440 12-in. Combination Square - Fine Woodworking Tool Review
  • Pin It
440 12-in. Combination Square

Johnson Level and Tool - 440 12-in. Combination Square

$29 (As of 9/27/2012)

(2 user reviews) Write a Review

Editor's Review: John Tetreault

by John Tetreault

review date: September 27, 2012

read full review

Editor Test Results:

Straightness/Squareness N/A

Manufacturer Specifications

Manufacturer Johnson Level and Tool
Manufacturer's Web Site www.johnsonlevel.com
Manufacturer's Phone Number 262-242-1161
Measuring Capacity N/A
Blade Size 12-in.
Blade Material Hardened steel

I have had three Johnson Combination squares - one 6, one 12, and one "heavy duty" 16. All of the squares were inaccurate when comparing the rise/run of the ruler when mounted in the head - 1/32 off at 8" from the horizontal edge of the head. On the 6" model, it was apparently off at the same measurement. I used a Starrett square and the method where one scribes a line on stock then flips the square and re-scribes to find the error. The 90 degree angle on the head itself was coming in at a true 90 degrees, however. The 45 was also an accurate 45 when looking only at the angles on the head. Again, compared to any line drawn with the ruler, things were off. I used a micrometer to determine if there was an error in the width of the rule, which there really wasn't, for all intents. The variance throughout the length of the rule was less than .001". With a little filing of the grove into which the rule slides, it was possible to get everything lining up to a true 90 and 45. Minor work compared to the amount of money spent, so I can't complain too much. Or, you can spend 100+ on something that you don't have to worry about out of the box.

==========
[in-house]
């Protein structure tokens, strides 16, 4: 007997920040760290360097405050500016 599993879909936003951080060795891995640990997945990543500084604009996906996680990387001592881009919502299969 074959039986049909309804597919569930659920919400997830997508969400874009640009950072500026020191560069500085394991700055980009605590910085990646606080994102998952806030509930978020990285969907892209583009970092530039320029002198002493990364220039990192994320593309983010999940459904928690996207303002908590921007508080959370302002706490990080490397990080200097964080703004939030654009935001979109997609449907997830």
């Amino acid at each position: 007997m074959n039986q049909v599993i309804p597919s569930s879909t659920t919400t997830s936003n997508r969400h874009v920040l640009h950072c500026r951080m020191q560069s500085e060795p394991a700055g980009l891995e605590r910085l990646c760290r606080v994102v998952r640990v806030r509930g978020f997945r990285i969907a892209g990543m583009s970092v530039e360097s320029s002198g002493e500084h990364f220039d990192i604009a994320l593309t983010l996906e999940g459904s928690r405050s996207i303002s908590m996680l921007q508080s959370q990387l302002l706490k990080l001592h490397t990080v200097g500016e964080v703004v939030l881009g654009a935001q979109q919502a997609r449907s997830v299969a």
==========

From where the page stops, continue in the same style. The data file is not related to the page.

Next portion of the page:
Bought 2 of these squares for my woodshop -- 1 for general woodworking and the other for machine setup and depth gauging. Unlike most squares, the graduations are deeply-imbedded and are highlighted in black, making it easy to read. I've been using both regulary for over a year and the markings show no wear. I maintain the squares often, by sliding the end of a used candle across the blade surfaces. Then a quick wipe with a rag. This not only lubricates the slide action of the blade, but minimizes blade wear, prevents rusting and retains the highlighted markings. When hang the squares for easy access, I make sure the hanger does not come in contact with the bubble to avoid breakage. This square is well worth the money and truly deserves to be treated as a precision woodworking tool!

Click on a thumbnail to see a full sized image

Become a Better Woodworker

Save up to 56% on Fine Woodworking